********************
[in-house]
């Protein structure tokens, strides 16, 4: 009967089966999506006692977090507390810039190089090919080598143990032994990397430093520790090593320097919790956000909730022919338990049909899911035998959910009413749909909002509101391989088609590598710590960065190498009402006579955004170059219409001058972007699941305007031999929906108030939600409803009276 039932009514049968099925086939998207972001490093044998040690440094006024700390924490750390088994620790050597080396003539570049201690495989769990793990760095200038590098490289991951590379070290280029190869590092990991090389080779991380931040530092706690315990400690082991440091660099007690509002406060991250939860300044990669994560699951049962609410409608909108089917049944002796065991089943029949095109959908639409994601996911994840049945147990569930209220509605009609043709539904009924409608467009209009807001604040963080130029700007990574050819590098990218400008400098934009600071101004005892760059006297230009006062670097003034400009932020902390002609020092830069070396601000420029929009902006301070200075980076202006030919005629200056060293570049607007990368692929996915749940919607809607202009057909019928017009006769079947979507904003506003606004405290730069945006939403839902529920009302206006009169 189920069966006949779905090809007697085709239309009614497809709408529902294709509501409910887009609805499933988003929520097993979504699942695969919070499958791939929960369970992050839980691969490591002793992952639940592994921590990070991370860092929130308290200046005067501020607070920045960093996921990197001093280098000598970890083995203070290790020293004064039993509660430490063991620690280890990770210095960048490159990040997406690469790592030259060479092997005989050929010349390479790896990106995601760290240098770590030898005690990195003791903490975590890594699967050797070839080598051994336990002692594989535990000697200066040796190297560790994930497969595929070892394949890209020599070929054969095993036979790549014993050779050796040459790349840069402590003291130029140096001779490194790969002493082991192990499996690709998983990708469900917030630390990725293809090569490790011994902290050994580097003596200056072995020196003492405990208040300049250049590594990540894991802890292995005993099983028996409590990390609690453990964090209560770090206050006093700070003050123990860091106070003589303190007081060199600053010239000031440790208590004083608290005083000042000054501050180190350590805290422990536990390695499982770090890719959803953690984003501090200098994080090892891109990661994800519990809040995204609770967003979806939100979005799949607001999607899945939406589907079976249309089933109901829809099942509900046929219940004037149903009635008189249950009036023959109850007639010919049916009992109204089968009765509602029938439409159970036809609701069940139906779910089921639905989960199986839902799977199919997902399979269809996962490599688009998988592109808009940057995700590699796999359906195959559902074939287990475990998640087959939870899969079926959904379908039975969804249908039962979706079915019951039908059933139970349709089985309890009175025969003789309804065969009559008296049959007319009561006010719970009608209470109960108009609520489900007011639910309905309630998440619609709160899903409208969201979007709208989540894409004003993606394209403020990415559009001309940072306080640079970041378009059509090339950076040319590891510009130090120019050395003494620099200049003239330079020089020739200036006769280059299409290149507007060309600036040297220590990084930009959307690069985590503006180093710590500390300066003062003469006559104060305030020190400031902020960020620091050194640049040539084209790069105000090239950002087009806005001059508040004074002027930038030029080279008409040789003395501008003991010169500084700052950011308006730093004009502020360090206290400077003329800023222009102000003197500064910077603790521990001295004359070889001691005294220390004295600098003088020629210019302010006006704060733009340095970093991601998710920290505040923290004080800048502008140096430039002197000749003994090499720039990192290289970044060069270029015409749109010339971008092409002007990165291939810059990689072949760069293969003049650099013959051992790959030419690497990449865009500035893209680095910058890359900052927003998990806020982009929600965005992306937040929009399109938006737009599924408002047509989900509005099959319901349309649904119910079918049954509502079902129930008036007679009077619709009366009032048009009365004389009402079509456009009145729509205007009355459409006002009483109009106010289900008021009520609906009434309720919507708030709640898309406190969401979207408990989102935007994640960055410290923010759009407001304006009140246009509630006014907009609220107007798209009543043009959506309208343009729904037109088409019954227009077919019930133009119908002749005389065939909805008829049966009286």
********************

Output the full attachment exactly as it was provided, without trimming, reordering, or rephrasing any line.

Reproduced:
[in-house]
């Protein structure tokens, strides 16, 4: 009967089966999506006692977090507390810039190089090919080598143990032994990397430093520790090593320097919790956000909730022919338990049909899911035998959910009413749909909002509101391989088609590598710590960065190498009402006579955004170059219409001058972007699941305007031999929906108030939600409803009276 039932009514049968099925086939998207972001490093044998040690440094006024700390924490750390088994620790050597080396003539570049201690495989769990793990760095200038590098490289991951590379070290280029190869590092990991090389080779991380931040530092706690315990400690082991440091660099007690509002406060991250939860300044990669994560699951049962609410409608909108089917049944002796065991089943029949095109959908639409994601996911994840049945147990569930209220509605009609043709539904009924409608467009209009807001604040963080130029700007990574050819590098990218400008400098934009600071101004005892760059006297230009006062670097003034400009932020902390002609020092830069070396601000420029929009902006301070200075980076202006030919005629200056060293570049607007990368692929996915749940919607809607202009057909019928017009006769079947979507904003506003606004405290730069945006939403839902529920009302206006009169 189920069966006949779905090809007697085709239309009614497809709408529902294709509501409910887009609805499933988003929520097993979504699942695969919070499958791939929960369970992050839980691969490591002793992952639940592994921590990070991370860092929130308290200046005067501020607070920045960093996921990197001093280098000598970890083995203070290790020293004064039993509660430490063991620690280890990770210095960048490159990040997406690469790592030259060479092997005989050929010349390479790896990106995601760290240098770590030898005690990195003791903490975590890594699967050797070839080598051994336990002692594989535990000697200066040796190297560790994930497969595929070892394949890209020599070929054969095993036979790549014993050779050796040459790349840069402590003291130029140096001779490194790969002493082991192990499996690709998983990708469900917030630390990725293809090569490790011994902290050994580097003596200056072995020196003492405990208040300049250049590594990540894991802890292995005993099983028996409590990390609690453990964090209560770090206050006093700070003050123990860091106070003589303190007081060199600053010239000031440790208590004083608290005083000042000054501050180190350590805290422990536990390695499982770090890719959803953690984003501090200098994080090892891109990661994800519990809040995204609770967003979806939100979005799949607001999607899945939406589907079976249309089933109901829809099942509900046929219940004037149903009635008189249950009036023959109850007639010919049916009992109204089968009765509602029938439409159970036809609701069940139906779910089921639905989960199986839902799977199919997902399979269809996962490599688009998988592109808009940057995700590699796999359906195959559902074939287990475990998640087959939870899969079926959904379908039975969804249908039962979706079915019951039908059933139970349709089985309890009175025969003789309804065969009559008296049959007319009561006010719970009608209470109960108009609520489900007011639910309905309630998440619609709160899903409208969201979007709208989540894409004003993606394209403020990415559009001309940072306080640079970041378009059509090339950076040319590891510009130090120019050395003494620099200049003239330079020089020739200036006769280059299409290149507007060309600036040297220590990084930009959307690069985590503006180093710590500390300066003062003469006559104060305030020190400031902020960020620091050194640049040539084209790069105000090239950002087009806005001059508040004074002027930038030029080279008409040789003395501008003991010169500084700052950011308006730093004009502020360090206290400077003329800023222009102000003197500064910077603790521990001295004359070889001691005294220390004295600098003088020629210019302010006006704060733009340095970093991601998710920290505040923290004080800048502008140096430039002197000749003994090499720039990192290289970044060069270029015409749109010339971008092409002007990165291939810059990689072949760069293969003049650099013959051992790959030419690497990449865009500035893209680095910058890359900052927003998990806020982009929600965005992306937040929009399109938006737009599924408002047509989900509005099959319901349309649904119910079918049954509502079902129930008036007679009077619709009366009032048009009365004389009402079509456009009145729509205007009355459409006002009483109009106010289900008021009520609906009434309720919507708030709640898309406190969401979207408990989102935007994640960055410290923010759009407001304006009140246009509630006014907009609220107007798209009543043009959506309208343009729904037109088409019954227009077919019930133009119908002749005389065939909805008829049966009286």